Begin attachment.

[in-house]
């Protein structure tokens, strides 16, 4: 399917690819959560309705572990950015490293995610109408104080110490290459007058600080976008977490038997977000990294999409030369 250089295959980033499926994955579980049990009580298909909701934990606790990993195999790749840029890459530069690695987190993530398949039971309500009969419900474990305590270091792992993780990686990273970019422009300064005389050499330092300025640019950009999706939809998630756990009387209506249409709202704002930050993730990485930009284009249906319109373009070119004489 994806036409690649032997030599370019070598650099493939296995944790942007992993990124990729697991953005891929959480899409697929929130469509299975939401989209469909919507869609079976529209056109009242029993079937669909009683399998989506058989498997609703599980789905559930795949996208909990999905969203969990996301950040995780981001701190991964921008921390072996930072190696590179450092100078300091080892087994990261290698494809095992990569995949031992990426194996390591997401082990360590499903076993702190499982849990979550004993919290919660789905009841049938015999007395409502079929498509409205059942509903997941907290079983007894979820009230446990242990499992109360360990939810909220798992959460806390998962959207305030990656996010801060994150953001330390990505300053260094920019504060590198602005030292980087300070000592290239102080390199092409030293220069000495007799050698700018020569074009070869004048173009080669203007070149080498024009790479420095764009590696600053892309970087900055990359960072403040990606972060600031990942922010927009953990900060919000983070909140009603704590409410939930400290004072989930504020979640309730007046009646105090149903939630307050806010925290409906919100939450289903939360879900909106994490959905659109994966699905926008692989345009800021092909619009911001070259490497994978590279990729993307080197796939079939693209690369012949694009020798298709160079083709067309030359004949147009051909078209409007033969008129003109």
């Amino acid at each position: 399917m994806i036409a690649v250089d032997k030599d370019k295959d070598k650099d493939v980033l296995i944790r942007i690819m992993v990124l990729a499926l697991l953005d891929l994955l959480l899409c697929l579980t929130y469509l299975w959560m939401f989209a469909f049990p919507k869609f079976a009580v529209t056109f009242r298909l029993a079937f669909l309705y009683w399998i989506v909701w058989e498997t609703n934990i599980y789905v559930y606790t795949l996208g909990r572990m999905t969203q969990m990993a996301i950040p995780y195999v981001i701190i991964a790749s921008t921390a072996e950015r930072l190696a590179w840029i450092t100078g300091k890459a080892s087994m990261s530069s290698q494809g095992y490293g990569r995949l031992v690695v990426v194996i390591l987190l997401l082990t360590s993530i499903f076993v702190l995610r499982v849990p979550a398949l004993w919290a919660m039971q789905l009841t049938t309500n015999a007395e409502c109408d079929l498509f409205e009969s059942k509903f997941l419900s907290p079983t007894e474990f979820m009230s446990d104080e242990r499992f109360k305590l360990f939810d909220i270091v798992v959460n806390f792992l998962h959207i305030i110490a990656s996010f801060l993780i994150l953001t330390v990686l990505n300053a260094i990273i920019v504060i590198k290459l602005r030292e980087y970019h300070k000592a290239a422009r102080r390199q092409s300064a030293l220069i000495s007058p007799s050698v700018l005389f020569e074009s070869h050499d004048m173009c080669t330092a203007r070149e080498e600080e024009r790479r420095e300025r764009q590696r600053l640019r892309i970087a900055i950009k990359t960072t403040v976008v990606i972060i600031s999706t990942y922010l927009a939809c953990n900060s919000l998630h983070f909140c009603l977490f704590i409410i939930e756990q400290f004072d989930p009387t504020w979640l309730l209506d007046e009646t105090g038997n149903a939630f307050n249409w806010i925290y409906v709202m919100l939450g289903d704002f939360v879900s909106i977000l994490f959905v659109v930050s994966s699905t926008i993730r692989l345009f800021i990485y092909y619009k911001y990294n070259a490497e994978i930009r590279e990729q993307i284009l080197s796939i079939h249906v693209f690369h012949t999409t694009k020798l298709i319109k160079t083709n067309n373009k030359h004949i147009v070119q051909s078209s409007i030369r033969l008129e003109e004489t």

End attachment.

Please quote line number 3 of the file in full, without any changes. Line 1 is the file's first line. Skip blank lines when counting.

């Amino acid at each position: 399917m994806i036409a690649v250089d032997k030599d370019k295959d070598k650099d493939v980033l296995i944790r942007i690819m992993v990124l990729a499926l697991l953005d891929l994955l959480l899409c697929l579980t929130y469509l299975w959560m939401f989209a469909f049990p919507k869609f079976a009580v529209t056109f009242r298909l029993a079937f669909l309705y009683w399998i989506v909701w058989e498997t609703n934990i599980y789905v559930y606790t795949l996208g909990r572990m999905t969203q969990m990993a996301i950040p995780y195999v981001i701190i991964a790749s921008t921390a072996e950015r930072l190696a590179w840029i450092t100078g300091k890459a080892s087994m990261s530069s290698q494809g095992y490293g990569r995949l031992v690695v990426v194996i390591l987190l997401l082990t360590s993530i499903f076993v702190l995610r499982v849990p979550a398949l004993w919290a919660m039971q789905l009841t049938t309500n015999a007395e409502c109408d079929l498509f409205e009969s059942k509903f997941l419900s907290p079983t007894e474990f979820m009230s446990d104080e242990r499992f109360k305590l360990f939810d909220i270091v798992v959460n806390f792992l998962h959207i305030i110490a990656s996010f801060l993780i994150l953001t330390v990686l990505n300053a260094i990273i920019v504060i590198k290459l602005r030292e980087y970019h300070k000592a290239a422009r102080r390199q092409s300064a030293l220069i000495s007058p007799s050698v700018l005389f020569e074009s070869h050499d004048m173009c080669t330092a203007r070149e080498e600080e024009r790479r420095e300025r764009q590696r600053l640019r892309i970087a900055i950009k990359t960072t403040v976008v990606i972060i600031s999706t990942y922010l927009a939809c953990n900060s919000l998630h983070f909140c009603l977490f704590i409410i939930e756990q400290f004072d989930p009387t504020w979640l309730l209506d007046e009646t105090g038997n149903a939630f307050n249409w806010i925290y409906v709202m919100l939450g289903d704002f939360v879900s909106i977000l994490f959905v659109v930050s994966s699905t926008i993730r692989l345009f800021i990485y092909y619009k911001y990294n070259a490497e994978i930009r590279e990729q993307i284009l080197s796939i079939h249906v693209f690369h012949t999409t694009k020798l298709i319109k160079t083709n067309n373009k030359h004949i147009v070119q051909s078209s409007i030369r033969l008129e003109e004489t």